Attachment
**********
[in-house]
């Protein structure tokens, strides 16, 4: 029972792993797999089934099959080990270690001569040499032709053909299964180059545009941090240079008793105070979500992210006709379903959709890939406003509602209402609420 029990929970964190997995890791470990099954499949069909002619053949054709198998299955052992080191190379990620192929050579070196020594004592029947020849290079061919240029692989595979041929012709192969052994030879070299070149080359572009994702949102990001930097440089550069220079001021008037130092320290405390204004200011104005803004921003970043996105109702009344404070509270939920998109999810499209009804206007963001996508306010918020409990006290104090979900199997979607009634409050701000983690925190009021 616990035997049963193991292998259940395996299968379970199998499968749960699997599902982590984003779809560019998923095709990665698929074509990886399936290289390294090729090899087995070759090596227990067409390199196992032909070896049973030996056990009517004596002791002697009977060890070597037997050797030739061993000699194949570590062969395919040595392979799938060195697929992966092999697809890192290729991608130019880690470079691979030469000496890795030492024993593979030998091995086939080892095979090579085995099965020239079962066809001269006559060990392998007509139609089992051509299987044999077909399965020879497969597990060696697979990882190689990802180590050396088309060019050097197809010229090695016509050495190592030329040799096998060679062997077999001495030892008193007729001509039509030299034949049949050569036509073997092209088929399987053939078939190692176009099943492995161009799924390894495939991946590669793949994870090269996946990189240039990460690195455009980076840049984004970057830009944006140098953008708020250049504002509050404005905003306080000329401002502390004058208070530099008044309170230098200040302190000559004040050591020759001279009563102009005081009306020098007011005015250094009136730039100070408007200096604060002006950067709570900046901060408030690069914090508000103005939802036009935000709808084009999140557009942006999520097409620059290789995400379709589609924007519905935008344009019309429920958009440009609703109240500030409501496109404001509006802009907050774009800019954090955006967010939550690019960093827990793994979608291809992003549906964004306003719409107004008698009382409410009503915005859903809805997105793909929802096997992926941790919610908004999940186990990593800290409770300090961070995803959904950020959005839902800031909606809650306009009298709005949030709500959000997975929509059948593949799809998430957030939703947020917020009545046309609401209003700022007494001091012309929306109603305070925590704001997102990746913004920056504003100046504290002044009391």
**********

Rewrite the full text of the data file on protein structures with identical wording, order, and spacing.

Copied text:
[in-house]
């Protein structure tokens, strides 16, 4: 029972792993797999089934099959080990270690001569040499032709053909299964180059545009941090240079008793105070979500992210006709379903959709890939406003509602209402609420 029990929970964190997995890791470990099954499949069909002619053949054709198998299955052992080191190379990620192929050579070196020594004592029947020849290079061919240029692989595979041929012709192969052994030879070299070149080359572009994702949102990001930097440089550069220079001021008037130092320290405390204004200011104005803004921003970043996105109702009344404070509270939920998109999810499209009804206007963001996508306010918020409990006290104090979900199997979607009634409050701000983690925190009021 616990035997049963193991292998259940395996299968379970199998499968749960699997599902982590984003779809560019998923095709990665698929074509990886399936290289390294090729090899087995070759090596227990067409390199196992032909070896049973030996056990009517004596002791002697009977060890070597037997050797030739061993000699194949570590062969395919040595392979799938060195697929992966092999697809890192290729991608130019880690470079691979030469000496890795030492024993593979030998091995086939080892095979090579085995099965020239079962066809001269006559060990392998007509139609089992051509299987044999077909399965020879497969597990060696697979990882190689990802180590050396088309060019050097197809010229090695016509050495190592030329040799096998060679062997077999001495030892008193007729001509039509030299034949049949050569036509073997092209088929399987053939078939190692176009099943492995161009799924390894495939991946590669793949994870090269996946990189240039990460690195455009980076840049984004970057830009944006140098953008708020250049504002509050404005905003306080000329401002502390004058208070530099008044309170230098200040302190000559004040050591020759001279009563102009005081009306020098007011005015250094009136730039100070408007200096604060002006950067709570900046901060408030690069914090508000103005939802036009935000709808084009999140557009942006999520097409620059290789995400379709589609924007519905935008344009019309429920958009440009609703109240500030409501496109404001509006802009907050774009800019954090955006967010939550690019960093827990793994979608291809992003549906964004306003719409107004008698009382409410009503915005859903809805997105793909929802096997992926941790919610908004999940186990990593800290409770300090961070995803959904950020959005839902800031909606809650306009009298709005949030709500959000997975929509059948593949799809998430957030939703947020917020009545046309609401209003700022007494001091012309929306109603305070925590704001997102990746913004920056504003100046504290002044009391």